Friends of the ABC will know of a sports report / interview program called 'Sports Factor', hosted by Amanda Smith (AS). On this particular program, 20/7/96, Smith, as part of a story on the ethnic issue between Soccer Australia and member clubs of the A-League, interviewed Soccer Australia commissioner George Negus (GN). Here, reproduced verbatim is the ensuing conversation.
are still hanging onto their logo with Italian colour, Melbourne Knights
resolved to keep their red and white checks, while Adelaide City are putting
the decision to a members meeting next month.
George Negus, as well as being a TV journalist, is a board member of Soccer Australia. Why this demand to de-ethnicise the game?
GN: When you use the word de-ethnicise and I guess you know there's no way in the world you'd ever stop some people from using that term, I would rather say that we are not de-ethnicising the game, we are Australianising the game. I mean, those symbols to the broad Australian soccer public don't mean a great deal. They may mean a great deal to those pockets, albeit, important pockets in the Australian soccer community from particular ethnic backgrounds, but it doesn't mean anything, for instance, I'm the President of a country junior club, on the Northern New South Wales coast. They wouldn't have a clue that there was even an ethnic factor in Australian soccer. There are no, you know, to all intents and purposes, there are no ethnic names in our teams, they are all Anglo Saxon names, or they are names of kids who are second or third generation ethnics. Now, that means that the whole situation, all to the point where those symbols, whilst they might be meaningful to the hard-core supporters of that club, they mean nothing to people outside the club. Now if we are going to broaden the appeal of soccer in general, then it has to have a broader appeal. Why bother to merchandise and licence or promote the game via club strips and club paraphernalia, to a public that doesn't even understand what those symbols mean?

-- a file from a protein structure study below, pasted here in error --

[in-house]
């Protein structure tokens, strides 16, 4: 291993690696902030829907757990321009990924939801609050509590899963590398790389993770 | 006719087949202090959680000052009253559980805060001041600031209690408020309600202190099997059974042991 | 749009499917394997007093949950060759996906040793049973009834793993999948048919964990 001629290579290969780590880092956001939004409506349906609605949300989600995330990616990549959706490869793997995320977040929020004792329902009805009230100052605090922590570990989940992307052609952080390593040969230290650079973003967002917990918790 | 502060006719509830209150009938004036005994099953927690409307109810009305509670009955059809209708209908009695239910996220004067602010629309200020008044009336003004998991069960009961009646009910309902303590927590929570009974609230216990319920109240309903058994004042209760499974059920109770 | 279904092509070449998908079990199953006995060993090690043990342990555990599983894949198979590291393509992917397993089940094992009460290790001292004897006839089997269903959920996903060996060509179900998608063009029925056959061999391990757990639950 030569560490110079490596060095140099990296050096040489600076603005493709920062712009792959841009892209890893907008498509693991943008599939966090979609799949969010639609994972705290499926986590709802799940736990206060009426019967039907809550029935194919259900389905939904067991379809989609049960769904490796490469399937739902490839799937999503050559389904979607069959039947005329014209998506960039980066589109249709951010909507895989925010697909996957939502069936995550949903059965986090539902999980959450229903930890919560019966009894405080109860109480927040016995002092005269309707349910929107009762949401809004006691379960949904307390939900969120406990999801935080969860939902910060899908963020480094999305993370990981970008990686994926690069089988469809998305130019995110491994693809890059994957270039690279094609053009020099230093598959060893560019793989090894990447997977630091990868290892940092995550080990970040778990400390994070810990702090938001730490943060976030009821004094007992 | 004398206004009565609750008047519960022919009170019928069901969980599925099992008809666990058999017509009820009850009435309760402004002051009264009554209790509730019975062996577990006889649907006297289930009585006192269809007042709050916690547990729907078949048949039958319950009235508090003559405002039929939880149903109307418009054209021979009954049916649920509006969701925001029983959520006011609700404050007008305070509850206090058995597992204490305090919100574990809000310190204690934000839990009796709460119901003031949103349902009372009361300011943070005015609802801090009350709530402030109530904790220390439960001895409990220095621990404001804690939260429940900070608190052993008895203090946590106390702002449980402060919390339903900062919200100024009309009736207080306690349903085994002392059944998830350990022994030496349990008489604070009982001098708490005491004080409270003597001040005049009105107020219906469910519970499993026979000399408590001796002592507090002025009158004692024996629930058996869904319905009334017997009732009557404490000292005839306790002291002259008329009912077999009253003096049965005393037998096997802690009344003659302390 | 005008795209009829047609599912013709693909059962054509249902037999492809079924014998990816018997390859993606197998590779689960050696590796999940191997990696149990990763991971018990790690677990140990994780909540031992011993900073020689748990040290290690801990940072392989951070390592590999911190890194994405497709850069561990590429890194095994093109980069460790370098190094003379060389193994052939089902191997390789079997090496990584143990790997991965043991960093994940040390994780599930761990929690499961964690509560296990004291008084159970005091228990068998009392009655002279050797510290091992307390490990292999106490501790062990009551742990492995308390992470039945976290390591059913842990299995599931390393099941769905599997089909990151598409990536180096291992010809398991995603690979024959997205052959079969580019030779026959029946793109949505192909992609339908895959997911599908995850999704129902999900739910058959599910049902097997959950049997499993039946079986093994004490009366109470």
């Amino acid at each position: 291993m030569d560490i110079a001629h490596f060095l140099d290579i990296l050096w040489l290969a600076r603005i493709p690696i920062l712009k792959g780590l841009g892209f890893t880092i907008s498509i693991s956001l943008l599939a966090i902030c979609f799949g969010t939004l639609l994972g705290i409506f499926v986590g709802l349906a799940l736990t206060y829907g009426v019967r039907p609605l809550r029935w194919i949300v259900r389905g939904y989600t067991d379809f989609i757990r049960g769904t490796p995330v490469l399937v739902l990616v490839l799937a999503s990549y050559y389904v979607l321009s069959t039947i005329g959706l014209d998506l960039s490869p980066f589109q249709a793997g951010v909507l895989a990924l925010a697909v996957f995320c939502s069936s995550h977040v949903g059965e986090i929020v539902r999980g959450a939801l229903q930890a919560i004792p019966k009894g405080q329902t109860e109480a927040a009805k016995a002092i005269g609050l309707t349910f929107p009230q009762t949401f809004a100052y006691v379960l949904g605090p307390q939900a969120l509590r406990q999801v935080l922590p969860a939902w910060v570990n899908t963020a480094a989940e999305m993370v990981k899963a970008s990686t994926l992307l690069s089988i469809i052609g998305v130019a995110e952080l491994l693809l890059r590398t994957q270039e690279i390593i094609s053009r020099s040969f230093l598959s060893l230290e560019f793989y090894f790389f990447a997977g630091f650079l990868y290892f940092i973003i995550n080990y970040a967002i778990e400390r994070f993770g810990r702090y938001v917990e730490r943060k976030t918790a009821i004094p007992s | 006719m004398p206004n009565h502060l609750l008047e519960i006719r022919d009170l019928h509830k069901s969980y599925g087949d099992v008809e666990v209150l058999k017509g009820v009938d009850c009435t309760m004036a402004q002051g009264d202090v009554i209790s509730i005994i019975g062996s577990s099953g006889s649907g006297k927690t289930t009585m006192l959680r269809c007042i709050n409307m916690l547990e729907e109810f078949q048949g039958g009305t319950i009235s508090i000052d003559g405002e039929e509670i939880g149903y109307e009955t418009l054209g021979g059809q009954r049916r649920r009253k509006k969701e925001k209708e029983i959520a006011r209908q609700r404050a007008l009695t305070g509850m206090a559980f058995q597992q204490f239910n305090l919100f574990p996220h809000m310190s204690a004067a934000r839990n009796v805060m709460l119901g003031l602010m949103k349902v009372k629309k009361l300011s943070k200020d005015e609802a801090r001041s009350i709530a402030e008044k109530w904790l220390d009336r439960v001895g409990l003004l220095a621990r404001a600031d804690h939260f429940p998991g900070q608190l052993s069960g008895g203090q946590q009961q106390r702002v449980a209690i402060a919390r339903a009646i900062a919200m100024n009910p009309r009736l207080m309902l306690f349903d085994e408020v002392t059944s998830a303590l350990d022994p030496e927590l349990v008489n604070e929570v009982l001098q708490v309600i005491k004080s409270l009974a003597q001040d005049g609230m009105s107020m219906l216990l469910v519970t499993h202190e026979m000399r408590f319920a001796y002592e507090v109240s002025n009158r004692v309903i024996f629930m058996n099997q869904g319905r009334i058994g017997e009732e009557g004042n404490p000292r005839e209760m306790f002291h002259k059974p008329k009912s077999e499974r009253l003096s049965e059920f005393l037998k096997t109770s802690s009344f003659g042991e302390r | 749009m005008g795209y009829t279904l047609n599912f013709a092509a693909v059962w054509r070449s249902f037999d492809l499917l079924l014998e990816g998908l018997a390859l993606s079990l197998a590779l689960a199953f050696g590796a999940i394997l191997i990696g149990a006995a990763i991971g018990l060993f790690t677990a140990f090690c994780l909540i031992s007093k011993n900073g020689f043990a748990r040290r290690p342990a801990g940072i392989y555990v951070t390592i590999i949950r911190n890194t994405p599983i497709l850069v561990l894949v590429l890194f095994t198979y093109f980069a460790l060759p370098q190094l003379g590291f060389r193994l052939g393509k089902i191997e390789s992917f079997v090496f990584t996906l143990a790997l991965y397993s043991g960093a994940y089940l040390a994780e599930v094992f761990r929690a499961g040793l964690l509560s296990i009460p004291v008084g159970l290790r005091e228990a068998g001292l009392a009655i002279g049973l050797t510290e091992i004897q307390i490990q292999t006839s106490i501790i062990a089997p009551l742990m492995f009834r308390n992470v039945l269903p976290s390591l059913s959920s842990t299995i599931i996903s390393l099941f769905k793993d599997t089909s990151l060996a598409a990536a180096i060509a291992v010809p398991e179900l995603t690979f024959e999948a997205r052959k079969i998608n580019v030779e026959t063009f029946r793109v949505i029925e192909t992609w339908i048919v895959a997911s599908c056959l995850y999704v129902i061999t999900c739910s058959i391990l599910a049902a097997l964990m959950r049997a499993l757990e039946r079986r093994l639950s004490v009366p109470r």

AS: Well, what if Marconi Fairfield called your bluff, are you really prepared to lose one of the strongest clubs from the league, in this sense?
up to Marconi I guess, but it's a board matter and it would be wrong for
me to express anything other than a personal opinion, but I don't think
that will happen. I mean, in most of these situations, you know, there's
a lot a wind and fury and then people come to their senses. I mean, when
we removed three clubs from the league last year, so far as a chunk of
the Australian soccer community was concerned, it was the end of the world,
now nobody even talks about it.
I mean, so, these are radical changes that are being made, they are revolutionary changes and by their very nature and definition those sort of changes are going to be painful for some people for some period of time. But it's amazing how quickly those wounds heal and how rapidly people put those things behind them and I think we found ourselves in conflict for three months last year over that three clubs issue and now I can't remember the last time it was raised with me as a board member, as a matter of any concern to anyone, because they saw eventually, everybody, even the opponents, eventually saw that it was to the benefit of the game.
AS: Well, at the time of the Soccer Summit, last year, George, you said that the way to really boost soccer in Australia, would be to host the World Cup. Will Australia be bidding for the 2006 or 2010 World Cup?
GN: I think it would be wishful thinking to suggest we've got an ice cube hope in hell before 2010 and wouldn't be surprised if it was 2014, but having said that, I've always regarded as important that it be part of our plans because you just can't walk up to FIFA tomorrow and say that we would like the World Cup next time around thank you very much. It's not the way it works. But I think, it's, I always saw that as much a symbolic goal, but in fact a practical one for the Australian soccer community to say the ultimate one, surely as a game in this country, would be to host the World Cup and if people are thinking along those lines they've got something to aim for in the long term and so have all the kids coming through our ranks that you know, not only will they play for Australia with one of our five national teams, but see the World Cup played in their own country. It's a vision thing as distinct from anything that's immediately practical.
AS:..Mmm, but getting the World Cup would in some way be the answer to Australian soccer's prayers?
GN: I think what I said at the time, if we made the World Cup our goal, we would have to get everything else in place and if we say to ourselves, what are we trying to achieve here, are we simply trying to improve the game within the country at the club level etc, at the national level, is that what the purpose of the exercise is? Which is a pretty admirable exercise anyway, but if our real goal is to become the host of the World Cup, we have to, by definition, get everything else right, in terms of administration and our on and off the field behaviour. So, yeah, it's a way of focussing people's attention on what the hell all this whole funny business of sports administration, sport is a very strange thing. I don't know why we get so excited about it, but we do, it wouldn't be a bad idea if we knew why we get so excited about it.
AS:...and that is the
delicious conundrum of sport, so serious and yet so trivial...